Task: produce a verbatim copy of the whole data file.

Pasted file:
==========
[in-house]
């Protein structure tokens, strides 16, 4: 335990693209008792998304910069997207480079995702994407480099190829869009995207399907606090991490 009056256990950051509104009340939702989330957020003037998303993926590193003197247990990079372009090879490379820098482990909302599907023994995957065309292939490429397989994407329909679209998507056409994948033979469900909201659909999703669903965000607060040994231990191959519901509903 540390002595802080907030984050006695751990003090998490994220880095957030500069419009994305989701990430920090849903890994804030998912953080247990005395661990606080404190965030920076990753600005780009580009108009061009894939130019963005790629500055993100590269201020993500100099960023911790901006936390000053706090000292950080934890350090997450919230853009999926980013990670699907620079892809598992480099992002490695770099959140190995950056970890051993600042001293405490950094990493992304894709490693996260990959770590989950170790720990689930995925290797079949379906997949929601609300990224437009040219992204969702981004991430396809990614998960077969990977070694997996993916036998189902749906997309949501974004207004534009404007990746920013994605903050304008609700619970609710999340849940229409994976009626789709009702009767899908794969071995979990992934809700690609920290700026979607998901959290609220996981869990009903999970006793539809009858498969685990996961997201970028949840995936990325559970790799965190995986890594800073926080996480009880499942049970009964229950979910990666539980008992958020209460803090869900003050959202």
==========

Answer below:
[in-house]
């Protein structure tokens, strides 16, 4: 335990693209008792998304910069997207480079995702994407480099190829869009995207399907606090991490 009056256990950051509104009340939702989330957020003037998303993926590193003197247990990079372009090879490379820098482990909302599907023994995957065309292939490429397989994407329909679209998507056409994948033979469900909201659909999703669903965000607060040994231990191959519901509903 540390002595802080907030984050006695751990003090998490994220880095957030500069419009994305989701990430920090849903890994804030998912953080247990005395661990606080404190965030920076990753600005780009580009108009061009894939130019963005790629500055993100590269201020993500100099960023911790901006936390000053706090000292950080934890350090997450919230853009999926980013990670699907620079892809598992480099992002490695770099959140190995950056970890051993600042001293405490950094990493992304894709490693996260990959770590989950170790720990689930995925290797079949379906997949929601609300990224437009040219992204969702981004991430396809990614998960077969990977070694997996993916036998189902749906997309949501974004207004534009404007990746920013994605903050304008609700619970609710999340849940229409994976009626789709009702009767899908794969071995979990992934809700690609920290700026979607998901959290609220996981869990009903999970006793539809009858498969685990996961997201970028949840995936990325559970790799965190995986890594800073926080996480009880499942049970009964229950979910990666539980008992958020209460803090869900003050959202």